As in Figure 2 but for cool days, TX10p (days per season).

Figure 9.

As in Figure 2 but for cool nights, TN10p (days per season).

Figure 10.

As in Figure 2 but for warm days, TX90p (days per season).

Figure 11.

As in Figure 2 but for warm nights, TN90p (days per season).

[26] The impact of LULCC on the number of days when the maximum daily temperature is below the 10th percentile (cool days, TX10p) shows a complex pattern of decreases (more than 10 days per season) principally in the tropics and sub-tropics particularly in DJF, JJA and SON (Figure 8a) but increases (mainly up to 50 days per season) in Asia (DJF), over large areas of the northern hemisphere (MAM) and over smaller areas of the northern hemisphere (JJA). The decreases in TX10p over tropical South America are particularly consistent in all seasons. The impact from 2 × CO2 (Figure 8b) show increases in JJA over the northern hemisphere midlatitudes (mainly 10–50 days per season) but the dominant impacts are decreases over most continental surfaces in all seasons.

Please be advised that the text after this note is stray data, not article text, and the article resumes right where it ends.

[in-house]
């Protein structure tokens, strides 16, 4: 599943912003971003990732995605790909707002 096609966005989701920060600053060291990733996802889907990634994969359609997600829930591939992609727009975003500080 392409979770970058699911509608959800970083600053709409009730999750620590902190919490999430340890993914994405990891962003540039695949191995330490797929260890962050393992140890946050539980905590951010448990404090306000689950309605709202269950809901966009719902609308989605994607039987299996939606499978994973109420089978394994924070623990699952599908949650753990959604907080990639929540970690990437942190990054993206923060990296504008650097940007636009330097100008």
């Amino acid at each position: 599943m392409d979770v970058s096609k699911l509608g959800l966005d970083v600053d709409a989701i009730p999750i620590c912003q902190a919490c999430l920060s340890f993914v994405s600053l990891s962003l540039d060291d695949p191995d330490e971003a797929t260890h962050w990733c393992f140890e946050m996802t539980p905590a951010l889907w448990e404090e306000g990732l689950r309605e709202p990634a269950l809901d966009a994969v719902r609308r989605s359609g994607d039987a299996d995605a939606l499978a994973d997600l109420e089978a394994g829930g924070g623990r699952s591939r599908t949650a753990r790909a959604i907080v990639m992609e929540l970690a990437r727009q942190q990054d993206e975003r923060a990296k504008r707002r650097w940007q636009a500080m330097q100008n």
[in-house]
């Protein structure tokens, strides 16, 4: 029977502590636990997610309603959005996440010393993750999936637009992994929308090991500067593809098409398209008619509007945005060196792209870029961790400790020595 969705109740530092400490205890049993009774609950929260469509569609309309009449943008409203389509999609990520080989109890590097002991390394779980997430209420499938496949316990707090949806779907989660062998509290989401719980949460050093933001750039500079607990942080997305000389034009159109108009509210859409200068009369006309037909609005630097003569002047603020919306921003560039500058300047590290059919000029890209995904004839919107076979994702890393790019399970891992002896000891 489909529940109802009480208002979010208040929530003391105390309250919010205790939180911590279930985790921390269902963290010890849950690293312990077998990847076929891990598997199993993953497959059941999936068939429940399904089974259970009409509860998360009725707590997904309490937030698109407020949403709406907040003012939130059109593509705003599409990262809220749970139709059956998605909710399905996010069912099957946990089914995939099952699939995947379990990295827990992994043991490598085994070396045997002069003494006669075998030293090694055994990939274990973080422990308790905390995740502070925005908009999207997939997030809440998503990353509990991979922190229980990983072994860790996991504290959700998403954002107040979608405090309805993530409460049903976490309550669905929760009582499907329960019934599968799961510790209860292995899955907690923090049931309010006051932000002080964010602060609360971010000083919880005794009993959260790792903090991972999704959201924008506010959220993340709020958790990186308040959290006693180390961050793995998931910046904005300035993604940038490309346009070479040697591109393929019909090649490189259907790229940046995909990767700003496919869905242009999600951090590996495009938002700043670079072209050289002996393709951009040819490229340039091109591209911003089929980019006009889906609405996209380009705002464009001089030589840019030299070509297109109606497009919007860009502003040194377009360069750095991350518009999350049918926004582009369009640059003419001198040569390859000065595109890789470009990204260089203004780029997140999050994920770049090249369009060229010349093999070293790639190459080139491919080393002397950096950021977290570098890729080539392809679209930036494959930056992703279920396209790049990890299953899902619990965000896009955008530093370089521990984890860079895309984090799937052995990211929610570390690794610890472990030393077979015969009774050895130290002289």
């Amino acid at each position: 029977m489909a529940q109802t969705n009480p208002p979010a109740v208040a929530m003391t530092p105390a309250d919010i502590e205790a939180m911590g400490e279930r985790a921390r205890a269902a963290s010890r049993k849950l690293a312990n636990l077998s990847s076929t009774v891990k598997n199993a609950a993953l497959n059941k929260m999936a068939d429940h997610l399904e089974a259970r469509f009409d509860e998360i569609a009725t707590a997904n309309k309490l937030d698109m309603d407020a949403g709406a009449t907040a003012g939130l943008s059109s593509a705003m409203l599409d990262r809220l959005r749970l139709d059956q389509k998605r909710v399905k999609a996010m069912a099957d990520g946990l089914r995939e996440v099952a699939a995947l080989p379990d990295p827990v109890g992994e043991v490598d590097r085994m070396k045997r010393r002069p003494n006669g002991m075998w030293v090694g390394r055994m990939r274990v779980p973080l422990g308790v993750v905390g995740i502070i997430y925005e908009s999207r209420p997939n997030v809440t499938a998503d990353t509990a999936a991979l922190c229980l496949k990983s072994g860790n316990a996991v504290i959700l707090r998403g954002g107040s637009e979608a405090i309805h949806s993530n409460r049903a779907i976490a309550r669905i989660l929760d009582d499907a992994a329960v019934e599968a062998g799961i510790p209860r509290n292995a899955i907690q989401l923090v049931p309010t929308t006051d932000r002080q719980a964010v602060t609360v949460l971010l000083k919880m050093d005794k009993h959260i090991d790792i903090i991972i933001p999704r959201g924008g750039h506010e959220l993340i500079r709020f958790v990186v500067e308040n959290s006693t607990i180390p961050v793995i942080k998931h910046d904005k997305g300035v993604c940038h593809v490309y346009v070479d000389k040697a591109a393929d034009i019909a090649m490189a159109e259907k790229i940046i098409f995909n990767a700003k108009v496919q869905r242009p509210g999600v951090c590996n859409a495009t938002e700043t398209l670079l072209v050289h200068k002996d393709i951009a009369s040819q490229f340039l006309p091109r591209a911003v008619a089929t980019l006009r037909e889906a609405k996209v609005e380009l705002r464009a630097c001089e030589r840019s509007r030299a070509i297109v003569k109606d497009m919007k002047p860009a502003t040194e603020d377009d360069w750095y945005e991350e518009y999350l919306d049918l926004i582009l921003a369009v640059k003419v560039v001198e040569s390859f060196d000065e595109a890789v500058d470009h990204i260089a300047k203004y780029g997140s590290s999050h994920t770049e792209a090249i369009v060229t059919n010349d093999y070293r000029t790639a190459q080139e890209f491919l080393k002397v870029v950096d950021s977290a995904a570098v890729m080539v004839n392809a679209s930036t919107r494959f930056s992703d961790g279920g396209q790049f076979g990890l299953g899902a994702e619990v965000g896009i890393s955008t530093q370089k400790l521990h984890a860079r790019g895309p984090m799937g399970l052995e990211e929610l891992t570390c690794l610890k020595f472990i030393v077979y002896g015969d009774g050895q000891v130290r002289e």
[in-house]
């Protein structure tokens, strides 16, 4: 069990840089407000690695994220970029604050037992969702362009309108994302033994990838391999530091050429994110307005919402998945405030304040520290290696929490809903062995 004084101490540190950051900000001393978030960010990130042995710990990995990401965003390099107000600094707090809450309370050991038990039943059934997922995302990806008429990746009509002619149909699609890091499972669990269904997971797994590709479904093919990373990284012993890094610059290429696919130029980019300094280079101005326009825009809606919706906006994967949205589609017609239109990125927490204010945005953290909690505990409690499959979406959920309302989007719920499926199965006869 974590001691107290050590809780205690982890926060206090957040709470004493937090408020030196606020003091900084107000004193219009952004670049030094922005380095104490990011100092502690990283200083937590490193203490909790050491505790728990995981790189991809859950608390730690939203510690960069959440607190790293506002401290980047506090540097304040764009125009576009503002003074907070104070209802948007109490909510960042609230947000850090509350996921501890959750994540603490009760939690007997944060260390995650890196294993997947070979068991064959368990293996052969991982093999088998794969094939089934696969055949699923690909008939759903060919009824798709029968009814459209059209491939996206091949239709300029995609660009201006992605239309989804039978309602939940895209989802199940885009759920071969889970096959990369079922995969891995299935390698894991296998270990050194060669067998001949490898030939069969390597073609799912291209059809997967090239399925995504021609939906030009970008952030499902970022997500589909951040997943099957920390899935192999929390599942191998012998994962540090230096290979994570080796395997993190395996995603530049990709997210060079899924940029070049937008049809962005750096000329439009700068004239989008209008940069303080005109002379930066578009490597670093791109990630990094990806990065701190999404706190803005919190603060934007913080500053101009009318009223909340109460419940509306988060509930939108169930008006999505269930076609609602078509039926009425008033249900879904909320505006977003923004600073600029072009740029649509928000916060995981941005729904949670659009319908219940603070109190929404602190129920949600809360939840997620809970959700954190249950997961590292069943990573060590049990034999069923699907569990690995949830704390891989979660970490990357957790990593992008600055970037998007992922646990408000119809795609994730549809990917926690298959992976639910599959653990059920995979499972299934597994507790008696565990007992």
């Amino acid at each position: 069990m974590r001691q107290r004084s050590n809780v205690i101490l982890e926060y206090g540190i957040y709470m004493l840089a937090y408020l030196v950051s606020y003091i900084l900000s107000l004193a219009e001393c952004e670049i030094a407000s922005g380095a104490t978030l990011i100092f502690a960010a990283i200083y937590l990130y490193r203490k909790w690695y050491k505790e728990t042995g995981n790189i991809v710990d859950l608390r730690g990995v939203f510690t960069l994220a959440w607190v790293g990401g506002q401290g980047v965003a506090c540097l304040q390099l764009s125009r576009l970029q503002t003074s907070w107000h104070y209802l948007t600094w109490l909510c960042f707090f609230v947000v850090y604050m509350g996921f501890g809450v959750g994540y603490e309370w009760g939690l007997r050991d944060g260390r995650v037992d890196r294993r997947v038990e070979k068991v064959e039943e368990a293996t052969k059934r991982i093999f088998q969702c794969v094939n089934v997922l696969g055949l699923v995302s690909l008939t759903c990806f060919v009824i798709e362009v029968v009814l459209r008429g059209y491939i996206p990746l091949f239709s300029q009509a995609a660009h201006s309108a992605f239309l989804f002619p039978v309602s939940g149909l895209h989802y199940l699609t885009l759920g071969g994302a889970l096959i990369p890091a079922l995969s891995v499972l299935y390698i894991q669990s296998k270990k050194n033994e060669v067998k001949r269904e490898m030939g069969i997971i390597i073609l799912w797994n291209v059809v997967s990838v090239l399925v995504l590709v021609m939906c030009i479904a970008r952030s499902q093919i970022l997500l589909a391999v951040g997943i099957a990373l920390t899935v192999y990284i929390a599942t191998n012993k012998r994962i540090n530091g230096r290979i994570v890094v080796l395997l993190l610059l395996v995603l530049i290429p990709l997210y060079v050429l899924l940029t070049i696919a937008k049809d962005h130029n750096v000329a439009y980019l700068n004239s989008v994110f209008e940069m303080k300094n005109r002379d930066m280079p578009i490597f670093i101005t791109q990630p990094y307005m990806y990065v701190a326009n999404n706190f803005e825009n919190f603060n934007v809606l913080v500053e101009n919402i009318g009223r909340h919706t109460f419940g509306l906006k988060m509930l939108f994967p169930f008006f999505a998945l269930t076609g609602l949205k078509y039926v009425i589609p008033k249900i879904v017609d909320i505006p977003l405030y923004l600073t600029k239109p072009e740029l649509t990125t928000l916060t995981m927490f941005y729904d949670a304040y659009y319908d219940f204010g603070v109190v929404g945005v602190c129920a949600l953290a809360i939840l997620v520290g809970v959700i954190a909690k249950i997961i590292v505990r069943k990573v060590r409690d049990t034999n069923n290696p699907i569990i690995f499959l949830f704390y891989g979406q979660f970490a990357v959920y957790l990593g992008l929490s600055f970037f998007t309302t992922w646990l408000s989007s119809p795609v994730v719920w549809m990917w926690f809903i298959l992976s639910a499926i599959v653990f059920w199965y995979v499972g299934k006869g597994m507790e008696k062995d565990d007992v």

[27] Figure 9 shows the number of days when the minimum daily temperature is below the 10th percentile (cool nights, TN10p). The results for TN10p (Figure 9a) differ from TX10p (Figure 8a), including the important difference that TN10p does not change consistently over South America. In general, LULCC has a regionally statistically significant impact on TN10p, and this impact is mostly increasing this measure of extremes. This is particularly apparent in the mid- and high-latitudes of Eurasia in DJF and MAM where LULCC counters the impacts of 2 × CO2. Elsewhere, relative to the impact of 2 × CO2, the impacts on TN10p are variable but are similar in magnitude to 2 × CO2 in some major regions.